A tram ride with the head of the Presbyterian Church in Cameroon, lunch with a Bishop from South India, afternoon conversations with two indigenous leaders from New Zealand and Panama and a glass of wine with your new Greek Orthodox friend in the evening. Where could such a thing occur in the divided and polarised world that seems on the verge of a new crisis every other day? At the 11th General Assembly of the World Council of Churches (WCC) in Karlsruhe Germany, for a start.
During the 9 days, I witnessed a unique and joyous gathering of Christians from every corner of the globe coming together in a spirit of unity and reconciliation. Some have cynically called WCC gatherings mostly political but I was struck by a meeting rooted in worship, prayer, bible study and mutual respect. The worship was joyful with songs from Jamaica to South Africa, Japan to Sweden. Sermons were preached in Arabic, and the Gospels read in French and Mandarin.
There was of course work to do wrestling with the most pressing concerns of the church across the globe. In plenaries each morning we heard from indigenous leaders living at the sharp end of the climate emergency quite how much this affected them. We listened to Orthodox believers from Egypt, Syria and beyond as to how sanctions and persecution were impacting their communities.
I was struck by the many cries from youth participants at the assembly to be taken more seriously by both their member churches and the WCC at large. The ecumenical movement has no viable future if we are not listening to and engaging youth people from across our confessions who often find it easier to transcend denominational barriers than older generations.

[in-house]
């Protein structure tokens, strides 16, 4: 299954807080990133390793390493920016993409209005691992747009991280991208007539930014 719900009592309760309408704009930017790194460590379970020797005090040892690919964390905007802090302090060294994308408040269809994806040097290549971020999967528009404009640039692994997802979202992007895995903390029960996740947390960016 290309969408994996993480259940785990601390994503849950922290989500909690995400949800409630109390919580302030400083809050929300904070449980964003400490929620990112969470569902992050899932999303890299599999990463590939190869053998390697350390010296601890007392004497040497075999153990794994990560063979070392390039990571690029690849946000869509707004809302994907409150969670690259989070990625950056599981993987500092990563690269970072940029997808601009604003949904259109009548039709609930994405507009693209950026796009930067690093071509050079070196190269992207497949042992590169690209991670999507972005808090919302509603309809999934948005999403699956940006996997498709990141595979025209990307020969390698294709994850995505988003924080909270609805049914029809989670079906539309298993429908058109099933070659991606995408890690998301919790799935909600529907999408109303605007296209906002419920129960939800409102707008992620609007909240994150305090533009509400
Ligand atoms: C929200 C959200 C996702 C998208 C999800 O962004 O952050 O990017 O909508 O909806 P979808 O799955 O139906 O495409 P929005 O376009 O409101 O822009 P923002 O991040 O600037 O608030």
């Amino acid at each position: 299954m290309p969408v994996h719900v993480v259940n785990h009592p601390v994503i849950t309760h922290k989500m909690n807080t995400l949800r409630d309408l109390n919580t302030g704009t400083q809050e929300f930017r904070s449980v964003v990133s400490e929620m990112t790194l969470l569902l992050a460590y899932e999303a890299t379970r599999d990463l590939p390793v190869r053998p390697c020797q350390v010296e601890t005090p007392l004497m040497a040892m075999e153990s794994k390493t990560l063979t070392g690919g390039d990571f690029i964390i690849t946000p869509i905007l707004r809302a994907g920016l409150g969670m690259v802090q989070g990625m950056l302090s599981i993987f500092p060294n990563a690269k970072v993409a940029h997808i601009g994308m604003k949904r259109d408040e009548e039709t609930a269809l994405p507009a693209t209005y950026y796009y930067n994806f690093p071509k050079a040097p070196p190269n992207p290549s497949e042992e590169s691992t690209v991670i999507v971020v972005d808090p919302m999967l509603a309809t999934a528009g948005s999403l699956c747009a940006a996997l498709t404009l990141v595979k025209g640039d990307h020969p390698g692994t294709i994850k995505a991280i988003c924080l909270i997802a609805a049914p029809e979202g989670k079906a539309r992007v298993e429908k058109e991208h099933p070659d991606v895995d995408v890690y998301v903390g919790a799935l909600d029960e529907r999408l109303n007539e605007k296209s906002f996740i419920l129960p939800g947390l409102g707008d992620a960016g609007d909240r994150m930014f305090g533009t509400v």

Throughout the Assembly thousands took part in ecumenical conversations which were set up to help shape the work of the WCC commissions in the next seven years and before there is another general assembly in 2029. I was honoured to take part in four days of conversations around the theme Mission Reimagined: Transforming Disciples, Challenging Empire. Together we authored a document that will shape the work of WCC in the years ahead.
One of my reflections from this gathering is that we must remember that whatever our local church setting looks like we are connected through the love of Christ to billions of other Christians across the world. We can rejoice that the church is alive, vibrant and learning to work together more readily. Some have felt that the ecumenical movement is lacklustre but I was encouraged by the real honesty of our CTE President, the Archbishop of Canterbury, on the penultimate morning who said, “after nine-and-a-half years in this role I feel a deep sense of failure and shame on my efforts in the ecumenical area and before you, I want to commit myself now and with you, I pray and hope to seek afresh the future unity to which we are all called.”
In light of those words may we all, regardless of our denomination, race, gender or status in life work together towards that same unity.
Rev Dr Ben Aldous represented Churches Together in England at the 11th Assembly of the World Council of Churches in Karlsruhe, Germany.